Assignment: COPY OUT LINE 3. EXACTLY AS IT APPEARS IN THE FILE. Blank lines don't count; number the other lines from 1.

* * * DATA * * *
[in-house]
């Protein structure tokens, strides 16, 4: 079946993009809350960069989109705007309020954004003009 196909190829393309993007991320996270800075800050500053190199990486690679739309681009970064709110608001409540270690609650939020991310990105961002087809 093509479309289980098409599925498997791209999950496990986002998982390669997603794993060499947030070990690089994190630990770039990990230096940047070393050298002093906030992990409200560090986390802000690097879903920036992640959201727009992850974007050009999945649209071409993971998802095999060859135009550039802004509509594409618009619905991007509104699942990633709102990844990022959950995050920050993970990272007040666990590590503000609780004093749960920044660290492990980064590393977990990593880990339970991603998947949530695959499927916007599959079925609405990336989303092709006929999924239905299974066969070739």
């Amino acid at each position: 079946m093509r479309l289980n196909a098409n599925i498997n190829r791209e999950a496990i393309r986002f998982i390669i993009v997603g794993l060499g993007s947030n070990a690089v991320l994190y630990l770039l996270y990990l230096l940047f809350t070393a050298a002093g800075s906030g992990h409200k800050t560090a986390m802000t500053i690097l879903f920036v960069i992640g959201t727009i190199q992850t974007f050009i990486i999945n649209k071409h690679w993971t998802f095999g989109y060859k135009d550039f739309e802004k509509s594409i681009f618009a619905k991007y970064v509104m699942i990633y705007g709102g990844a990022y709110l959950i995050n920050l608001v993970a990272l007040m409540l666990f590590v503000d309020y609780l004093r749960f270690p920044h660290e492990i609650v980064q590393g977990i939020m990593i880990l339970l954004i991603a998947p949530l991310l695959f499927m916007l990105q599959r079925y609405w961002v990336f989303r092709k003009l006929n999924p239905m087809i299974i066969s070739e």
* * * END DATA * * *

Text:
């Amino acid at each position: 079946m093509r479309l289980n196909a098409n599925i498997n190829r791209e999950a496990i393309r986002f998982i390669i993009v997603g794993l060499g993007s947030n070990a690089v991320l994190y630990l770039l996270y990990l230096l940047f809350t070393a050298a002093g800075s906030g992990h409200k800050t560090a986390m802000t500053i690097l879903f920036v960069i992640g959201t727009i190199q992850t974007f050009i990486i999945n649209k071409h690679w993971t998802f095999g989109y060859k135009d550039f739309e802004k509509s594409i681009f618009a619905k991007y970064v509104m699942i990633y705007g709102g990844a990022y709110l959950i995050n920050l608001v993970a990272l007040m409540l666990f590590v503000d309020y609780l004093r749960f270690p920044h660290e492990i609650v980064q590393g977990i939020m990593i880990l339970l954004i991603a998947p949530l991310l695959f499927m916007l990105q599959r079925y609405w961002v990336f989303r092709k003009l006929n999924p239905m087809i299974i066969s070739e």